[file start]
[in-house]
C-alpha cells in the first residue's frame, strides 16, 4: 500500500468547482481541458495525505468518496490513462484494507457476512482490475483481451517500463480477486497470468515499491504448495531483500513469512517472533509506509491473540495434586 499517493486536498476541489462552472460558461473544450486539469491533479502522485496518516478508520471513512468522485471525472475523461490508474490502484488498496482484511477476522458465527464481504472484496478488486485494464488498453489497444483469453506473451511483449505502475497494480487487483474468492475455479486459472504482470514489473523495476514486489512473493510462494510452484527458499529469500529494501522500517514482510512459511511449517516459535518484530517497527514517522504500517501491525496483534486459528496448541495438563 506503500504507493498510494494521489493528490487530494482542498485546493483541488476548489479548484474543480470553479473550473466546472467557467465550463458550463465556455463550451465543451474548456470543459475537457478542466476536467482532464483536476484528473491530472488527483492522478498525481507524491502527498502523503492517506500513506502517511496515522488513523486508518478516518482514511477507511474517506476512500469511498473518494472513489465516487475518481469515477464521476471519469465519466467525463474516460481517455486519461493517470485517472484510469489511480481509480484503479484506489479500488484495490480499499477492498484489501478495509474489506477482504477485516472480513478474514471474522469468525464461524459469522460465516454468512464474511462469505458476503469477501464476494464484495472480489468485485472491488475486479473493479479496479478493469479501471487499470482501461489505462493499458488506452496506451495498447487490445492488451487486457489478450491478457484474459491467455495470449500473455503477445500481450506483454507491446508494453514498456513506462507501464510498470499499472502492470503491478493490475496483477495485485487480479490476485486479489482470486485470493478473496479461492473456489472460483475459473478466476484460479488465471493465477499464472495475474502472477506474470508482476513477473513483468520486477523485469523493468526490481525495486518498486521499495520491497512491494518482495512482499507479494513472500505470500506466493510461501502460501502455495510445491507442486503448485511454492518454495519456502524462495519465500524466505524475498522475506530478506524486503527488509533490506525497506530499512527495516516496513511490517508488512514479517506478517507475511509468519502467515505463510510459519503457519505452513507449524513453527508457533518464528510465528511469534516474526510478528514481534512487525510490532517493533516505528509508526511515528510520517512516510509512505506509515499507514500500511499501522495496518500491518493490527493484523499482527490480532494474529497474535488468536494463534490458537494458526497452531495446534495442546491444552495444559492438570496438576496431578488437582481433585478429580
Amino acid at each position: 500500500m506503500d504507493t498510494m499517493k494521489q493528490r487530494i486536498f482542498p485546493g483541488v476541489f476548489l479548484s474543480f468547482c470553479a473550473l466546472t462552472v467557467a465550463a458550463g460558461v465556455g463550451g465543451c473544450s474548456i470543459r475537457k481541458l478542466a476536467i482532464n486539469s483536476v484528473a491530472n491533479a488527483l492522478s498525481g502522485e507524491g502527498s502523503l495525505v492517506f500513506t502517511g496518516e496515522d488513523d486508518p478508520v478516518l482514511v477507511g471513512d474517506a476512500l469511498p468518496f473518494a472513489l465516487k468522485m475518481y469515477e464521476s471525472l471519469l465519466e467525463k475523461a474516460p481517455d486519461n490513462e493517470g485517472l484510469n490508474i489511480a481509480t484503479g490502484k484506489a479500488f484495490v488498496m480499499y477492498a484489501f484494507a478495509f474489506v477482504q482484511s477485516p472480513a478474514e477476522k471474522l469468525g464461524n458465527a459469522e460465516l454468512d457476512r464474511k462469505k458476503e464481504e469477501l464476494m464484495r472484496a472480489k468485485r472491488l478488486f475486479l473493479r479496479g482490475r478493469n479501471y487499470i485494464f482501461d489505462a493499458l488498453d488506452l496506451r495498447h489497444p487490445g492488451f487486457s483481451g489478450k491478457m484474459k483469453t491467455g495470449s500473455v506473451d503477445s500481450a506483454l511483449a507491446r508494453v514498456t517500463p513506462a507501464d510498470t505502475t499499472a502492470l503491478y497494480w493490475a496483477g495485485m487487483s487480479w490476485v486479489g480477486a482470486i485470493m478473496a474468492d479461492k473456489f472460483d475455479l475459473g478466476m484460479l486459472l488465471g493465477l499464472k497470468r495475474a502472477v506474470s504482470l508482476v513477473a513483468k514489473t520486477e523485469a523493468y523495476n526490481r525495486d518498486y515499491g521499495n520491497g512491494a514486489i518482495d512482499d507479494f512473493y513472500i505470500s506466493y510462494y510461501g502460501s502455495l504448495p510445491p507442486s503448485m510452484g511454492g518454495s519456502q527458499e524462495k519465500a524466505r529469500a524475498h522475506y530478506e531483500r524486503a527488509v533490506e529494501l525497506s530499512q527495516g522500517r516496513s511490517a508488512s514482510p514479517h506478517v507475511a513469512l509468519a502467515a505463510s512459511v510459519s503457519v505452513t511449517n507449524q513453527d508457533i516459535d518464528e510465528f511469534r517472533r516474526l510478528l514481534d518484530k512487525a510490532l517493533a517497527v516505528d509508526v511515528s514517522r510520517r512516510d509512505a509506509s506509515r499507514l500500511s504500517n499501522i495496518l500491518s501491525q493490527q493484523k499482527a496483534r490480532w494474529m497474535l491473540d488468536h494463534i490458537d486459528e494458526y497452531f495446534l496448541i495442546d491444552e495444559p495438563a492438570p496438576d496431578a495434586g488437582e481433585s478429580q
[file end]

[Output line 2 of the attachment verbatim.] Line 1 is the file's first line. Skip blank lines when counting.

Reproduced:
C-alpha cells in the first residue's frame, strides 16, 4: 500500500468547482481541458495525505468518496490513462484494507457476512482490475483481451517500463480477486497470468515499491504448495531483500513469512517472533509506509491473540495434586 499517493486536498476541489462552472460558461473544450486539469491533479502522485496518516478508520471513512468522485471525472475523461490508474490502484488498496482484511477476522458465527464481504472484496478488486485494464488498453489497444483469453506473451511483449505502475497494480487487483474468492475455479486459472504482470514489473523495476514486489512473493510462494510452484527458499529469500529494501522500517514482510512459511511449517516459535518484530517497527514517522504500517501491525496483534486459528496448541495438563 506503500504507493498510494494521489493528490487530494482542498485546493483541488476548489479548484474543480470553479473550473466546472467557467465550463458550463465556455463550451465543451474548456470543459475537457478542466476536467482532464483536476484528473491530472488527483492522478498525481507524491502527498502523503492517506500513506502517511496515522488513523486508518478516518482514511477507511474517506476512500469511498473518494472513489465516487475518481469515477464521476471519469465519466467525463474516460481517455486519461493517470485517472484510469489511480481509480484503479484506489479500488484495490480499499477492498484489501478495509474489506477482504477485516472480513478474514471474522469468525464461524459469522460465516454468512464474511462469505458476503469477501464476494464484495472480489468485485472491488475486479473493479479496479478493469479501471487499470482501461489505462493499458488506452496506451495498447487490445492488451487486457489478450491478457484474459491467455495470449500473455503477445500481450506483454507491446508494453514498456513506462507501464510498470499499472502492470503491478493490475496483477495485485487480479490476485486479489482470486485470493478473496479461492473456489472460483475459473478466476484460479488465471493465477499464472495475474502472477506474470508482476513477473513483468520486477523485469523493468526490481525495486518498486521499495520491497512491494518482495512482499507479494513472500505470500506466493510461501502460501502455495510445491507442486503448485511454492518454495519456502524462495519465500524466505524475498522475506530478506524486503527488509533490506525497506530499512527495516516496513511490517508488512514479517506478517507475511509468519502467515505463510510459519503457519505452513507449524513453527508457533518464528510465528511469534516474526510478528514481534512487525510490532517493533516505528509508526511515528510520517512516510509512505506509515499507514500500511499501522495496518500491518493490527493484523499482527490480532494474529497474535488468536494463534490458537494458526497452531495446534495442546491444552495444559492438570496438576496431578488437582481433585478429580